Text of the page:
Thursday, December 22, 2016

A Simple Tool for Understanding the Trump Presidency

This is the usual argument on how grand strategy is determined by geography.  That is certainly true in history.

It is my contention that this actually is no longer true at all.  Certainly not from a military point of view when the west is able to deliver superior force to any chosen point.  What is true is that economics remain partially bound by geography but the implied cost of that has been dropping steadily.

Thus future strategy will focus on  accelerating and directing social change to produce modernity and to optimize modernity itself, particularly by proscribing protocols that eliminate poverty.

A Simple Tool for Understanding the Trump Presidency

Geopolitical Weekly November 15, 2016 |

The beauty of a map that highlights topography over political borders is that it doesn't leave much room for polemical debate. (ANTON BALAZH/Shutterstock)

We hear all the time about how the world "should" work. Self-proclaimed liberals and conservatives, Keynesians and Reaganites, humanists and hawks, globalists and nationalists have crammed the airwaves and filled our Twitter feeds with policy prescriptions, promoting their worldview while scorning others'. But after the emotionally charged year this has been, I suspect many people are growing weary of big theories and cursory character assassinations. Instead, it may be time to replace the pedantry with something more fundamental — and less divisive — in which to ground our thoughts and make sense of the world.

Rather than focusing on what should happen, perhaps we would do better to turn our attention to what will happen. And in this, geopolitics can come in handy. It is a deceptively simple tool, one that won't bury you in academic pretension or require a fancy algorithm to model. But its simplicity doesn't make it any less powerful. When you boil down the frothy mixture of ideas, personalities and emotions that have bubbled up over the past year, what is left are some fairly obvious answers on how we got to this point and, more important, where we are heading.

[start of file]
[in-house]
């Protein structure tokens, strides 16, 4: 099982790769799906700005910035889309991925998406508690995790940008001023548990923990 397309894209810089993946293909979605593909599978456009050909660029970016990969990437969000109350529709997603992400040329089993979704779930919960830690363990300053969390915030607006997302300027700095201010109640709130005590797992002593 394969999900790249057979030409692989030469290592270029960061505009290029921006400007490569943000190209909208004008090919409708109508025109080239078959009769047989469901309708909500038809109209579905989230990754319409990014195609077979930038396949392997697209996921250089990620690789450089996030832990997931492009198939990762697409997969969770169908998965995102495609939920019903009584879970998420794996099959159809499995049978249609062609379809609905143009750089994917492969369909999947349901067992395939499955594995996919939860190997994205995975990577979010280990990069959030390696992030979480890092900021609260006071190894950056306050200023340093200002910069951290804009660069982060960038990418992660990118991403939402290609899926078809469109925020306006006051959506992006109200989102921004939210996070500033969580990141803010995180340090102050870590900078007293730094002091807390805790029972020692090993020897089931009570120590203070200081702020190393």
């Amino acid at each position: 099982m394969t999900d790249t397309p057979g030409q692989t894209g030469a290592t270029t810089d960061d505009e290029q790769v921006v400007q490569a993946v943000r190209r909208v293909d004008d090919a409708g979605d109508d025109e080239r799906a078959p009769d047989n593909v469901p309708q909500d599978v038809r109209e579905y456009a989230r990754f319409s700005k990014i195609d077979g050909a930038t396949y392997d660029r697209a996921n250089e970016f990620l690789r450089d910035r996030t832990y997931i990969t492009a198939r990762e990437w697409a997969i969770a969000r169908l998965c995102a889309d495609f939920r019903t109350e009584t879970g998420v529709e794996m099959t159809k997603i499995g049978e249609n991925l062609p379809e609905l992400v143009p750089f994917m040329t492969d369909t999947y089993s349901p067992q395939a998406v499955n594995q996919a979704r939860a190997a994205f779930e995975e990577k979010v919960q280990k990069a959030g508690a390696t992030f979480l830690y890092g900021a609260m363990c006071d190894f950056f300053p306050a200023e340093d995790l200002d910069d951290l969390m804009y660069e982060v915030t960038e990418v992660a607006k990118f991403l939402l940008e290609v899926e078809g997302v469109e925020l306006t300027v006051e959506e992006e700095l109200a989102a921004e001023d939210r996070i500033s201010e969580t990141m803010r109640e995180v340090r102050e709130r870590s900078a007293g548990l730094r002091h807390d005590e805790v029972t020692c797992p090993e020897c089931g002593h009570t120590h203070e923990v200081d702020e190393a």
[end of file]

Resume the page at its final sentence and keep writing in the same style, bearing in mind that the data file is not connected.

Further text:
Geography Doesn't Argue

It all starts with the map. And not just any map, but one that emphasizes topography over political borders. The beauty of such a map is that it doesn't leave much room for polemical debate. As the Dutch-American geopolitical thinker Nicholas Spykman once put it, "Geography does not argue. It simply is."

The map can tell us the basic facts about a particular nation or region. Is it massive or tiny, mountainous or flat? Is it a land power or an island? Is it stuck between bigger powers or does it loom over smaller neighbors? Is it enclosed by geographic barriers or split from within? Do its river systems run in a direction that unites or divides? The map will show whether a place has navigable waterways and coastal depth, where its biggest population centers are, how much rain its lands get and how many resources those lands contain, whether it rests in a temperate zone or an inhospitable wasteland, what infrastructure links it with others or isolates it, and so on.

Then, we layer on history. How has the map shaped a nation's behavior over the centuries? Regardless of the prevailing personality or ideology of the time, what were the constraints that limited that nation's options, or the compulsions that pulled it in a particular direction? What internal and external conditions existed when the nation was most celebrated in its history? When it entered its darkest days? Do the circumstances emerging today resemble a cycle of the past?

Time is important. Geopolitics is the study of the human condition, and human history is told through the passing of generations. On average, a new generational cycle is completed every 20 years or so. This means that the world we knew two decades ago and the world we will see two decades from now should look very different from the one we're experiencing today. If you're skeptical, consider 2016. Now subtract 20-25 years and see what picture you end up with. In the late 1990s, the United States was in the midst of an economic boom, and political theorists in a postwar euphoria boldly claimed that we had reached the "end of history" and that liberal, capitalistic democracy had triumphed over dangerous ideological thinking. Russia was still in shambles, and the European Union was convinced that closer integration would invite economic prosperity, positioning the Continent to better compete with America. Meanwhile, Japan was starting to feel the pain of its first Lost Decade, and China had begun its rapid ascent as the world's economic "miracle."